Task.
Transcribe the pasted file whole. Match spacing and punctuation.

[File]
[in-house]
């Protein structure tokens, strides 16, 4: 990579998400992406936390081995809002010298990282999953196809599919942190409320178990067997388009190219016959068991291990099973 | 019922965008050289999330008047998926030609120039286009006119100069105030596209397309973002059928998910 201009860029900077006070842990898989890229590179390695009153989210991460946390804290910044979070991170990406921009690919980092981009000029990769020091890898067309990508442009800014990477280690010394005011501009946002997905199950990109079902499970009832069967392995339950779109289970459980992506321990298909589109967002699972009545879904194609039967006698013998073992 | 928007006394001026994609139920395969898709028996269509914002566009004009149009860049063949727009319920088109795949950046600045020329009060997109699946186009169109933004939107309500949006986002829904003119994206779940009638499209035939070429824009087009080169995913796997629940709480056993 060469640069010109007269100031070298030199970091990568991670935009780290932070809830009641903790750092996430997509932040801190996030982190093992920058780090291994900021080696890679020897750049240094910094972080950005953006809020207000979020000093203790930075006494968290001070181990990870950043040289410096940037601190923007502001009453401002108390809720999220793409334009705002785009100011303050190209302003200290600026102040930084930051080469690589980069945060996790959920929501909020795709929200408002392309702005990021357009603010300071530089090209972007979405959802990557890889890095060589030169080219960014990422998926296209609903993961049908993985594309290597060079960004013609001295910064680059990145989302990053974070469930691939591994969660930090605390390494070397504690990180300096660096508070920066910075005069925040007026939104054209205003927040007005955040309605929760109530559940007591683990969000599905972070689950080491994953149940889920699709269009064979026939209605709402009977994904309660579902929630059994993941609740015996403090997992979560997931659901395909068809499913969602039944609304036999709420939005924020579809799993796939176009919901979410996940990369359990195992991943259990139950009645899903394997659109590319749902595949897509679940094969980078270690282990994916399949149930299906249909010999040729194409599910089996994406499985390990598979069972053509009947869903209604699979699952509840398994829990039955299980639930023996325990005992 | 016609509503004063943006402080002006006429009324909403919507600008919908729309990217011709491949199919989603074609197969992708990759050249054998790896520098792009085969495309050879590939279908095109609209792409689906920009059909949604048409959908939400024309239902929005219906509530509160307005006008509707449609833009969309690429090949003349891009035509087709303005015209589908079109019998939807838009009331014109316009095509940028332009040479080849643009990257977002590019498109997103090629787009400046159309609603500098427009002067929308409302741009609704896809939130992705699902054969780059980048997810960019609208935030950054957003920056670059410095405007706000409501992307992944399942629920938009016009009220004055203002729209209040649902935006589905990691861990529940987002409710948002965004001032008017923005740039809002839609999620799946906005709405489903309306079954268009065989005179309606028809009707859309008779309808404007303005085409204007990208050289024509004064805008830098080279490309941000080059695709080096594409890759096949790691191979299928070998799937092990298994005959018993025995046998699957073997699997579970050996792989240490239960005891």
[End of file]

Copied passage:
[in-house]
């Protein structure tokens, strides 16, 4: 990579998400992406936390081995809002010298990282999953196809599919942190409320178990067997388009190219016959068991291990099973 | 019922965008050289999330008047998926030609120039286009006119100069105030596209397309973002059928998910 201009860029900077006070842990898989890229590179390695009153989210991460946390804290910044979070991170990406921009690919980092981009000029990769020091890898067309990508442009800014990477280690010394005011501009946002997905199950990109079902499970009832069967392995339950779109289970459980992506321990298909589109967002699972009545879904194609039967006698013998073992 | 928007006394001026994609139920395969898709028996269509914002566009004009149009860049063949727009319920088109795949950046600045020329009060997109699946186009169109933004939107309500949006986002829904003119994206779940009638499209035939070429824009087009080169995913796997629940709480056993 060469640069010109007269100031070298030199970091990568991670935009780290932070809830009641903790750092996430997509932040801190996030982190093992920058780090291994900021080696890679020897750049240094910094972080950005953006809020207000979020000093203790930075006494968290001070181990990870950043040289410096940037601190923007502001009453401002108390809720999220793409334009705002785009100011303050190209302003200290600026102040930084930051080469690589980069945060996790959920929501909020795709929200408002392309702005990021357009603010300071530089090209972007979405959802990557890889890095060589030169080219960014990422998926296209609903993961049908993985594309290597060079960004013609001295910064680059990145989302990053974070469930691939591994969660930090605390390494070397504690990180300096660096508070920066910075005069925040007026939104054209205003927040007005955040309605929760109530559940007591683990969000599905972070689950080491994953149940889920699709269009064979026939209605709402009977994904309660579902929630059994993941609740015996403090997992979560997931659901395909068809499913969602039944609304036999709420939005924020579809799993796939176009919901979410996940990369359990195992991943259990139950009645899903394997659109590319749902595949897509679940094969980078270690282990994916399949149930299906249909010999040729194409599910089996994406499985390990598979069972053509009947869903209604699979699952509840398994829990039955299980639930023996325990005992 | 016609509503004063943006402080002006006429009324909403919507600008919908729309990217011709491949199919989603074609197969992708990759050249054998790896520098792009085969495309050879590939279908095109609209792409689906920009059909949604048409959908939400024309239902929005219906509530509160307005006008509707449609833009969309690429090949003349891009035509087709303005015209589908079109019998939807838009009331014109316009095509940028332009040479080849643009990257977002590019498109997103090629787009400046159309609603500098427009002067929308409302741009609704896809939130992705699902054969780059980048997810960019609208935030950054957003920056670059410095405007706000409501992307992944399942629920938009016009009220004055203002729209209040649902935006589905990691861990529940987002409710948002965004001032008017923005740039809002839609999620799946906005709405489903309306079954268009065989005179309606028809009707859309008779309808404007303005085409204007990208050289024509004064805008830098080279490309941000080059695709080096594409890759096949790691191979299928070998799937092990298994005959018993025995046998699957073997699997579970050996792989240490239960005891």